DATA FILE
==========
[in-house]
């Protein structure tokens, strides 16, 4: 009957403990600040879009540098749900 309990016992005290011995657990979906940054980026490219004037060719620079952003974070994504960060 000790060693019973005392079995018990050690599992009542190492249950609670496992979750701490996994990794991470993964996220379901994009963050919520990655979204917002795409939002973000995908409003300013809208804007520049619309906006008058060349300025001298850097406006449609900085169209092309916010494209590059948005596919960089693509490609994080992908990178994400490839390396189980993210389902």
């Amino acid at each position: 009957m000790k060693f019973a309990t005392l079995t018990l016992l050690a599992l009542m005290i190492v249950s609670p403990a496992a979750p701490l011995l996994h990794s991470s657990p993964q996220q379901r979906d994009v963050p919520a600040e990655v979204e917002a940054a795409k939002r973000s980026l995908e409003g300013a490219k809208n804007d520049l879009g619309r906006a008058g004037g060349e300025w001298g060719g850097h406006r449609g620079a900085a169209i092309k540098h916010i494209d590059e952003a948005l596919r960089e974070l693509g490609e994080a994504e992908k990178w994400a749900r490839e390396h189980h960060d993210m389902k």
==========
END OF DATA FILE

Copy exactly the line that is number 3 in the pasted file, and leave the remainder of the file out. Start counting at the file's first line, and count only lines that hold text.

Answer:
């Amino acid at each position: 009957m000790k060693f019973a309990t005392l079995t018990l016992l050690a599992l009542m005290i190492v249950s609670p403990a496992a979750p701490l011995l996994h990794s991470s657990p993964q996220q379901r979906d994009v963050p919520a600040e990655v979204e917002a940054a795409k939002r973000s980026l995908e409003g300013a490219k809208n804007d520049l879009g619309r906006a008058g004037g060349e300025w001298g060719g850097h406006r449609g620079a900085a169209i092309k540098h916010i494209d590059e952003a948005l596919r960089e974070l693509g490609e994080a994504e992908k990178w994400a749900r490839e390396h189980h960060d993210m389902k």